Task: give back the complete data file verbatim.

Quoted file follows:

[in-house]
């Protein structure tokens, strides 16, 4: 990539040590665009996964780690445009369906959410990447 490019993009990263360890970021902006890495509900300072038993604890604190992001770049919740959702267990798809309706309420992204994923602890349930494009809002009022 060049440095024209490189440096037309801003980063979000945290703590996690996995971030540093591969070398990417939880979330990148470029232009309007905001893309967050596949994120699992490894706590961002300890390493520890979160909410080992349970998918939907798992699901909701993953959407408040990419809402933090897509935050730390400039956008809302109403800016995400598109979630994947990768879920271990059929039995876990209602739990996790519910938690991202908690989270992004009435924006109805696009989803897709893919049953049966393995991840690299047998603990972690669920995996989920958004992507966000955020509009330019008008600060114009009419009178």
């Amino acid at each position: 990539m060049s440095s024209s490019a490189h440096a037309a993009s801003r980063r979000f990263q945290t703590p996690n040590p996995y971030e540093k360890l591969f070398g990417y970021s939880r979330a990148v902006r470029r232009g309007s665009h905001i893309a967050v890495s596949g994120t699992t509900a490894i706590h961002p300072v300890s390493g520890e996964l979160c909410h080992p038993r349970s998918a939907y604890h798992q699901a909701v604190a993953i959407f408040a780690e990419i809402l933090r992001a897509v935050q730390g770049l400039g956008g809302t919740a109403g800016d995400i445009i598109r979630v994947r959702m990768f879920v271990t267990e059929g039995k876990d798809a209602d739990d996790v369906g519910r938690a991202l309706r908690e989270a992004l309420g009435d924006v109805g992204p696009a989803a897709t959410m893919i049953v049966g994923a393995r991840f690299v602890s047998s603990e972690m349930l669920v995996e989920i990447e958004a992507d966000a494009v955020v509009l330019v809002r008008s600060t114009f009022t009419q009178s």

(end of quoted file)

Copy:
[in-house]
């Protein structure tokens, strides 16, 4: 990539040590665009996964780690445009369906959410990447 490019993009990263360890970021902006890495509900300072038993604890604190992001770049919740959702267990798809309706309420992204994923602890349930494009809002009022 060049440095024209490189440096037309801003980063979000945290703590996690996995971030540093591969070398990417939880979330990148470029232009309007905001893309967050596949994120699992490894706590961002300890390493520890979160909410080992349970998918939907798992699901909701993953959407408040990419809402933090897509935050730390400039956008809302109403800016995400598109979630994947990768879920271990059929039995876990209602739990996790519910938690991202908690989270992004009435924006109805696009989803897709893919049953049966393995991840690299047998603990972690669920995996989920958004992507966000955020509009330019008008600060114009009419009178």
């Amino acid at each position: 990539m060049s440095s024209s490019a490189h440096a037309a993009s801003r980063r979000f990263q945290t703590p996690n040590p996995y971030e540093k360890l591969f070398g990417y970021s939880r979330a990148v902006r470029r232009g309007s665009h905001i893309a967050v890495s596949g994120t699992t509900a490894i706590h961002p300072v300890s390493g520890e996964l979160c909410h080992p038993r349970s998918a939907y604890h798992q699901a909701v604190a993953i959407f408040a780690e990419i809402l933090r992001a897509v935050q730390g770049l400039g956008g809302t919740a109403g800016d995400i445009i598109r979630v994947r959702m990768f879920v271990t267990e059929g039995k876990d798809a209602d739990d996790v369906g519910r938690a991202l309706r908690e989270a992004l309420g009435d924006v109805g992204p696009a989803a897709t959410m893919i049953v049966g994923a393995r991840f690299v602890s047998s603990e972690m349930l669920v995996e989920i990447e958004a992507d966000a494009v955020v509009l330019v809002r008008s600060t114009f009022t009419q009178s």